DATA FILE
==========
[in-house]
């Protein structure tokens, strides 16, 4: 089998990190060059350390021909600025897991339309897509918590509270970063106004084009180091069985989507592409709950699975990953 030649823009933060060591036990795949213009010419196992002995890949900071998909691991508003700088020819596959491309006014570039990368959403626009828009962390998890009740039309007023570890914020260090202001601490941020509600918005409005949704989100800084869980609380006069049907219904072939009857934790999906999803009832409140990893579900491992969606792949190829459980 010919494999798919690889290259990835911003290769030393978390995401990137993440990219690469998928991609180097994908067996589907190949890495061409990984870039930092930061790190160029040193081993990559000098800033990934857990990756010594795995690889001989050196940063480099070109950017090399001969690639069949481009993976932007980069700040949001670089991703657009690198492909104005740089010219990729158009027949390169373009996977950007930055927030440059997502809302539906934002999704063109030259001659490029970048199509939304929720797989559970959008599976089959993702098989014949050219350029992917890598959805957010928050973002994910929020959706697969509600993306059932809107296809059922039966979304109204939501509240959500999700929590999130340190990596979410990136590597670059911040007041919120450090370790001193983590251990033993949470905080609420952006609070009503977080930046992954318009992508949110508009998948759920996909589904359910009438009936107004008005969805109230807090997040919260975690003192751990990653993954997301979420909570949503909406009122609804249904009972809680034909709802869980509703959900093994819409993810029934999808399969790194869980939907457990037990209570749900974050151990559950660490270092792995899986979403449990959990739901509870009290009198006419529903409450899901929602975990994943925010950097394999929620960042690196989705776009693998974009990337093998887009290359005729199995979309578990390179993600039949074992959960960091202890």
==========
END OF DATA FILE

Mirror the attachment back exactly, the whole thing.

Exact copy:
[in-house]
């Protein structure tokens, strides 16, 4: 089998990190060059350390021909600025897991339309897509918590509270970063106004084009180091069985989507592409709950699975990953 030649823009933060060591036990795949213009010419196992002995890949900071998909691991508003700088020819596959491309006014570039990368959403626009828009962390998890009740039309007023570890914020260090202001601490941020509600918005409005949704989100800084869980609380006069049907219904072939009857934790999906999803009832409140990893579900491992969606792949190829459980 010919494999798919690889290259990835911003290769030393978390995401990137993440990219690469998928991609180097994908067996589907190949890495061409990984870039930092930061790190160029040193081993990559000098800033990934857990990756010594795995690889001989050196940063480099070109950017090399001969690639069949481009993976932007980069700040949001670089991703657009690198492909104005740089010219990729158009027949390169373009996977950007930055927030440059997502809302539906934002999704063109030259001659490029970048199509939304929720797989559970959008599976089959993702098989014949050219350029992917890598959805957010928050973002994910929020959706697969509600993306059932809107296809059922039966979304109204939501509240959500999700929590999130340190990596979410990136590597670059911040007041919120450090370790001193983590251990033993949470905080609420952006609070009503977080930046992954318009992508949110508009998948759920996909589904359910009438009936107004008005969805109230807090997040919260975690003192751990990653993954997301979420909570949503909406009122609804249904009972809680034909709802869980509703959900093994819409993810029934999808399969790194869980939907457990037990209570749900974050151990559950660490270092792995899986979403449990959990739901509870009290009198006419529903409450899901929602975990994943925010950097394999929620960042690196989705776009693998974009990337093998887009290359005729199995979309578990390179993600039949074992959960960091202890």